Regaining resilience through counseling
Community-based mental health care creates safe spaces for refugee mothers and children
Managing your stress in difficult times
Whether you are a parent of a baby or toddler, you will experience joy, anxiety, or frustration among others while taking care of your child – this is completely normal. Whenever you feel stressed, it’s important to have good social support around you, seek help and take the time to manage your own feelings and challenges.
Everyone needs somebody to tell their worries to, and a person or a group who helps go through difficult times -especially if you had to flee from war with your children.
Mariana, 25, took her three small children, Artiom, 6, Lucica 3, Daniela 1, and fled Ismail, Ukraine, on 20th of January this year. Mariana had to make a quick decision to take her children to a safer place. She decided to get a ride to Romania, as she spoke some Romanian. It was a long bus ride for all of them. When they approached the North Rail Station, the largest station in Bucharest, they did not know where they were nor did they know anyone, but they were warmly welcomed by volunteers. “The volunteers came to pick us up even though it was 4am,” remembers Mariana. “I just ran from danger, came blindly to Bucharest. I just wanted to get my children out.”
Mariana is one of many who joins psychosocial support counseling provided by UNICEF’s partner, Four Change Association. “There are many counseling sessions available for different ages of children, mothers with babies, and group sessions. I participated in all of them. It helps me because there is someone to talk and let it out to rather than keeping my concerns inside.” The counseling lets participants speak about their feelings, how their situation is impacting their mental health, understand their stress factors, and receive advice on how to support their children adapt to their new environment better. The counselors also identify mothers who are not coping well and offer additional support.
Building children's mental health through play
When mothers are actively benefiting from counseling sessions, they are more likely to be aware of the benefits for their children too. Children who had to leave their homes in Ukraine may be in shock and desperate for sense of stability or protection. Mariana knew psychosocial care can help heal her children’s mental health.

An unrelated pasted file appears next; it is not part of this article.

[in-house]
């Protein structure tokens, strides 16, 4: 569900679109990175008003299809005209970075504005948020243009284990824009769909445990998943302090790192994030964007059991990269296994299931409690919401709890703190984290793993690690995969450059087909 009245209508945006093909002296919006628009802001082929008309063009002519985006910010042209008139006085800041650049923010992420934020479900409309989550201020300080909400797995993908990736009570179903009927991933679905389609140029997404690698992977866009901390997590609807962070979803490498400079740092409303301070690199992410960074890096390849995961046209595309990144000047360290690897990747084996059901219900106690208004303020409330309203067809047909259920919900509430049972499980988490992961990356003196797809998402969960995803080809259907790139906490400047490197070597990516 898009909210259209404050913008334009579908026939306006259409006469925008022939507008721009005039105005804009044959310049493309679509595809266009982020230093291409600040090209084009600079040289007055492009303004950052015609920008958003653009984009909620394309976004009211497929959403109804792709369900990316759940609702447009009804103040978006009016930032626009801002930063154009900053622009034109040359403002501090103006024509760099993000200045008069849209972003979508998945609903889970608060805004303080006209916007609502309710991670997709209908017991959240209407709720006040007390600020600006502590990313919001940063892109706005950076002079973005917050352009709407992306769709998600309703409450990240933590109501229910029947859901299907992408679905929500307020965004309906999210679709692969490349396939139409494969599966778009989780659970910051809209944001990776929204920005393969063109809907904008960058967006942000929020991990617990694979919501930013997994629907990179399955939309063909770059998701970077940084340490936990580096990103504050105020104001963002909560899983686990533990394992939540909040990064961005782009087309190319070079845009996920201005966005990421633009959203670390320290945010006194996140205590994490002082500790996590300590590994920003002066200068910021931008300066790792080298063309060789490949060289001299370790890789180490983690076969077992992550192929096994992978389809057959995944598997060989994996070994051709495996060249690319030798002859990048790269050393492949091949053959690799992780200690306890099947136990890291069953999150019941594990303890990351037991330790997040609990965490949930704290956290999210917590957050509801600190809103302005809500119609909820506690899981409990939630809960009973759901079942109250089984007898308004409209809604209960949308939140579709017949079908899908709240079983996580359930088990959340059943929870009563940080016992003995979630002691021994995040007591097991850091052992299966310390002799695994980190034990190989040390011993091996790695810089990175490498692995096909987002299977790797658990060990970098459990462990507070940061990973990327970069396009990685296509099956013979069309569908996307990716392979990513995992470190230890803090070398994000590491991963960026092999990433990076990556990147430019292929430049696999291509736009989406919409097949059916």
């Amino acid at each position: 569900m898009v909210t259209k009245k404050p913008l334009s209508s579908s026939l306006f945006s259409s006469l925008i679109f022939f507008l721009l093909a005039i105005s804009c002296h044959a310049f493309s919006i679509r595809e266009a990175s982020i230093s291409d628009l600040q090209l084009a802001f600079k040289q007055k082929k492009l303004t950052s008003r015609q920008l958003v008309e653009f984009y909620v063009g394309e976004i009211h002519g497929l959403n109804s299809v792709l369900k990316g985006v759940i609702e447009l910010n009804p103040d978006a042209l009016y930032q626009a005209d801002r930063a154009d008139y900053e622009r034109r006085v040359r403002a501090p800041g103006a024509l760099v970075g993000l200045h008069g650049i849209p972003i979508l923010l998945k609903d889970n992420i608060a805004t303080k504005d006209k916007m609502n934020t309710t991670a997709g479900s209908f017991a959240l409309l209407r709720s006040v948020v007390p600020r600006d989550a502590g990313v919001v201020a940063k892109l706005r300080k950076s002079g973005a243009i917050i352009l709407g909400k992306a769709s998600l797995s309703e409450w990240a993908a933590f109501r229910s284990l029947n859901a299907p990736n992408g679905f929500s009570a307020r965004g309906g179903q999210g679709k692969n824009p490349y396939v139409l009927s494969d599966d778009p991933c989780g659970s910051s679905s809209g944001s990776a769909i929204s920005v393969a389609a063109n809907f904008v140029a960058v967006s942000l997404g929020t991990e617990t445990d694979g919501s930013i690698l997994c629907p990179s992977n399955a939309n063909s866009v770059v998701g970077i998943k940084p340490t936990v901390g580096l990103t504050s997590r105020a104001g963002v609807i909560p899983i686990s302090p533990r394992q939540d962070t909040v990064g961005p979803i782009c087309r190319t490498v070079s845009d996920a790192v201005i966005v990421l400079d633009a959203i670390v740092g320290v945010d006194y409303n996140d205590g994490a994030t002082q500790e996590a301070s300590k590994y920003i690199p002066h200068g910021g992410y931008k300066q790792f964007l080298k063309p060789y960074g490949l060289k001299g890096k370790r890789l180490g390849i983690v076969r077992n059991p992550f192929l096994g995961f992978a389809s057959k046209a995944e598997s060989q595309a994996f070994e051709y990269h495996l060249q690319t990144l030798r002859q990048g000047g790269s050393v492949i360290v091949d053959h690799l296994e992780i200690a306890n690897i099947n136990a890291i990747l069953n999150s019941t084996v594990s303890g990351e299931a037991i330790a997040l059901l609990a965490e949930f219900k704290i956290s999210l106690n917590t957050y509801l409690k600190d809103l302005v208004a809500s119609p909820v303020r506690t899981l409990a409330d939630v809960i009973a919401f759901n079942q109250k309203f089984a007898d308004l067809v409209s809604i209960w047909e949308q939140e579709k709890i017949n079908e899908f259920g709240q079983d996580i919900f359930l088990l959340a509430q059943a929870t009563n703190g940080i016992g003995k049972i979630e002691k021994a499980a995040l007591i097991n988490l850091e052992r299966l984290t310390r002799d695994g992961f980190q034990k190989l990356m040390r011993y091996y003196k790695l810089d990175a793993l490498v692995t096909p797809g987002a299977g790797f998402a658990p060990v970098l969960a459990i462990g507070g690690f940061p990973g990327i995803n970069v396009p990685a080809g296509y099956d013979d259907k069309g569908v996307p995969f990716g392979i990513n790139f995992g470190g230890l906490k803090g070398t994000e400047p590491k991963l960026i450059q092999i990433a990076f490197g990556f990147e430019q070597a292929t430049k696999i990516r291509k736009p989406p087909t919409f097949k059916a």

“I take my children out here everyday,” says Mariana. She brings the children to the parks and the activities offered by Four Change with UNICEF support. Her children like to play games and run around with other Ukrainian children. Lucica, 3, likes to attend drawing and art therapy classes, where the mothers and their children can join the programs together. Lucica’s favorite activity was painting colored eggs and drawing flowers together with her mother for Easter.
Play is an essential part of building the child’s mental health. Drawing, dancing, singing are good ways to relieve stress for any child. When children are enjoying the moment and are smiling and laughing, their bodies release endorphins that promote their well-being, which can protect children from the negative impacts of prolonged exposure to stress. Fleeing from war, Ukrainian children have been exposed to uncertainty and stressful situations which can affect their physical and mental health. Positive, fun and supportive environments are essential for children to grow without fear and anxiety. Giving children opportunities to play allows them to work through their feelings such as pain, fear or loss, while being able to still act as a child. Young children can also learn how to express themselves and manage big emotions.
Mariana’s wish for her children
Every parent wants to create the best environment that will foster their children's growth and development to the fullest. Mariana has her plans. She intends to stay in Romania and wishes to continue her children’s education here. “I enjoy living here and I want to enroll my children into the Romanian public school. I don’t want to leave until the war ends. We have a community here and we are not alone.”
When they arrived at the Transit Centre for People from Ukraine of the Technical University of Construction Bucharest in January, her children quickly understood they were safe in the new environment. Reuniting with Mariana’s sister and their children and other family friends helped the children have some sense of familiarity. The Russian-speaking student volunteers from the Technical University of Civil Engineering Bucharest (UTCB) who showed tremendous hospitality and willingness to help them settle have also played a huge role in the refugees’ lives. The transit center provided by the university is a former dormitory building marked for renovations before the start of the war, and re-opened so that it could house refugees in need of accommodation. The transit center is supported by the Swiss contribution to reducing economic and social disparities in the EU and is also a great example of public-private partnership between the Technical University of Civil Engineering Bucharest (UTCB), the Municipality of District 2 Bucharest, local NGOs, and UNICEF, each of the actors involved contributing with its own resources, global and local experience and expertise.
As the war in Ukraine drags on, more refugee families need sustainable support in the communities where they have settled. UNICEF continues to support children, adolescents and their families with community-based services and child protection programs so that no one is left behind.